Two economic indicators were released today, personal incomes and personal spending. We learned that consumer incomes were up slightly, however consumers were not spending that extra money, even with lower energy prices. Unfortunately, while putting away more money is great news for individuals, it is bad news for the economy, considering that the large portion of our GDP is based on consumer spending.
Since Maks Financial Services’ responsibility is to you individually , and not the economy as a whole, here are 3.5 more ways of saving money, without actually cutting things back.
1. Cancel your AAA membership. Many people will spend upwards of $100 a year for AAA coverage. Unfortunately, if you have a major credit card, like an American Express or MasterCard, you are paying for something that you get as part of your credit card benefits. Yes, AAA will give you discounts on hotels, but if you travel enough to offset the fee, you would be buying AAA for those travel benefits, and not the roadside assistance.
Mastercard Benefits https://www.mastercard.us/en-us/consumers/features-benefits/card-benefits.html
American Express -https://www.americanexpress.com/us/content/card-benefits/roadside-assistance.html
2. Check/Remove unnecessary auto insurance riders. One of the recent discoveries I noticed was that my insurance company, Geico, automatically added “Emergency Road Service”, “Rental Reimbursement” as well as “Mechanical Breakdown” coverage. This can easily be over $200 a year you are spending more than necessary, particularly if your car is under warranty, and you are already covered by your credit card for roadside assistance or included with your new car purchase. Completely unnecessary if you drive a brand new car.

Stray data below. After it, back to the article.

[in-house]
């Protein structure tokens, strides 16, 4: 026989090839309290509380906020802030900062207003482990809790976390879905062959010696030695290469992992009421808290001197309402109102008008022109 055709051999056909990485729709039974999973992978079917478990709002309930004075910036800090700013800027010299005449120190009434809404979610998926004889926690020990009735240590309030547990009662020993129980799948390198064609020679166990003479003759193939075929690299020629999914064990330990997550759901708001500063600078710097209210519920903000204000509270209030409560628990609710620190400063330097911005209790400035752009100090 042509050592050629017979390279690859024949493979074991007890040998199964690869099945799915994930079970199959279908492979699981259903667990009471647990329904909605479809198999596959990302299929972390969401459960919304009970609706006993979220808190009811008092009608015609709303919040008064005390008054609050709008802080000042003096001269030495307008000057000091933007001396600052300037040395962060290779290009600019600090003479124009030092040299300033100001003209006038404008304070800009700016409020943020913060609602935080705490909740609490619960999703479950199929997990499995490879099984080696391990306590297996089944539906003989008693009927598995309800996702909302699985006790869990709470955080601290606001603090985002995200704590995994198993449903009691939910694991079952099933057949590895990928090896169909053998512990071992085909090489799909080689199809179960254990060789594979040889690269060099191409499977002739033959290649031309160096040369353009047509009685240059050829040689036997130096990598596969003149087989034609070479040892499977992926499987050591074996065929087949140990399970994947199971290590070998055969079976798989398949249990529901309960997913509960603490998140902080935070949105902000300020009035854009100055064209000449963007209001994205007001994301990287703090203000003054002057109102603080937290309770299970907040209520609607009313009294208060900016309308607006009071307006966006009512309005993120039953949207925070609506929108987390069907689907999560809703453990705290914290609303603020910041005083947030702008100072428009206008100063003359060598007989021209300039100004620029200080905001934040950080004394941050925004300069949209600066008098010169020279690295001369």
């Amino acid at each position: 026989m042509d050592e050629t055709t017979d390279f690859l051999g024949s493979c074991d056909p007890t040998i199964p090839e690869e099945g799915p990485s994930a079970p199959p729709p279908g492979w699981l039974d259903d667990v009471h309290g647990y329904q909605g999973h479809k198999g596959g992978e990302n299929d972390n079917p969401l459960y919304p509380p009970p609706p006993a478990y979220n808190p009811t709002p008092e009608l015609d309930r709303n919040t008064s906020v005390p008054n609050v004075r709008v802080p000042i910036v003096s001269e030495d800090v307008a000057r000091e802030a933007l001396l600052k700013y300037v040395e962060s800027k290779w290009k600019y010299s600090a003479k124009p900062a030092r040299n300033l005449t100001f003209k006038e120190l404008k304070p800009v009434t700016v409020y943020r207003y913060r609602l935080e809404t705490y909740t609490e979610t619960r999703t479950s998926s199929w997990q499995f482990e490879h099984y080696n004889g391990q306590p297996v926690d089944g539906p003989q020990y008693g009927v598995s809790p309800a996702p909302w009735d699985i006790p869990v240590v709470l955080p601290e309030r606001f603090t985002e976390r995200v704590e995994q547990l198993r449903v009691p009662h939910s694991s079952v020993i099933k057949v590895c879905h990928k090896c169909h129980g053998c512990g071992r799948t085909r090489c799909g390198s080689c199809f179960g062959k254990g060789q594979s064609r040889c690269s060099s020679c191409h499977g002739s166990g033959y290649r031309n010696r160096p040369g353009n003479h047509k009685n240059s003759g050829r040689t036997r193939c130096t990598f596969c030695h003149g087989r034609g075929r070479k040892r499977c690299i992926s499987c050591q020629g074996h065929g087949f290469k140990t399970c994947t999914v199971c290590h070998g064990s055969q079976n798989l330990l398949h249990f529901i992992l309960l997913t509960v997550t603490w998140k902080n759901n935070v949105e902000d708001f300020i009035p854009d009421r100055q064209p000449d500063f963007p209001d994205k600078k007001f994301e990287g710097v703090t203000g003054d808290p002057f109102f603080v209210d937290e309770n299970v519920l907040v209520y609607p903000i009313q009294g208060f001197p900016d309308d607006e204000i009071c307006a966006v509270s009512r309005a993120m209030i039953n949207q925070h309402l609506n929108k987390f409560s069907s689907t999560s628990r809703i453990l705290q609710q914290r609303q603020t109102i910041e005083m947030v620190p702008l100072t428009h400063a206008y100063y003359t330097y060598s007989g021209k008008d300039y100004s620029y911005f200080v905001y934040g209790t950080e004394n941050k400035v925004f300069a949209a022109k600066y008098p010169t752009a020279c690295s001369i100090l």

Furthermore, check your policy, and this is the “consult with your financial professional” part about what the appropriate level of coverage is for you. One area that is tacked on is extra medical coverage, beyond what would be covered by your health insurance.
Savings: $100 +
3. Interest on credit cards. If you are like most Americans, you may be carrying credit card balances from month to month. If you have average or better credit scores, there is no reason for you to be paying interest charges on your credit card debt. First thing is to do a credit card inventory. Make a list of all your credit cards, writing down all of the credit limits, balances, and interest rates on the cards.
Is there a better card for you to carry your debt? Do your cards have a special balance transfer offer? If not, you may want to consider applying for a new card that will give you an initial balance transfer offer, with 0% interest for an extended period of time, giving you the ability to pay down, or pay off your debt without paying 20% plus in interest.
This sounds like a no brainer, however about half of the people we meet do not do this currently.
Savings: A LOT
3.5 Cancel automatic subscriptions, particularly for stuff you don’t currently use. Pretty much everyone can be guilty of this at some point. Even I have found myself paying for subscriptions I no longer use, such as a Netflix account when I used Amazon Prime, and a subscription to a credit monitoring service I no longer had a need for as I was now getting it for free from American Express and Capital One.
Go through your credit cards and debit cards and examine each charge. In the days when people my age do not know what the purpose of a check register is, or what balancing a check book means, it is easy to miss recurring payments.
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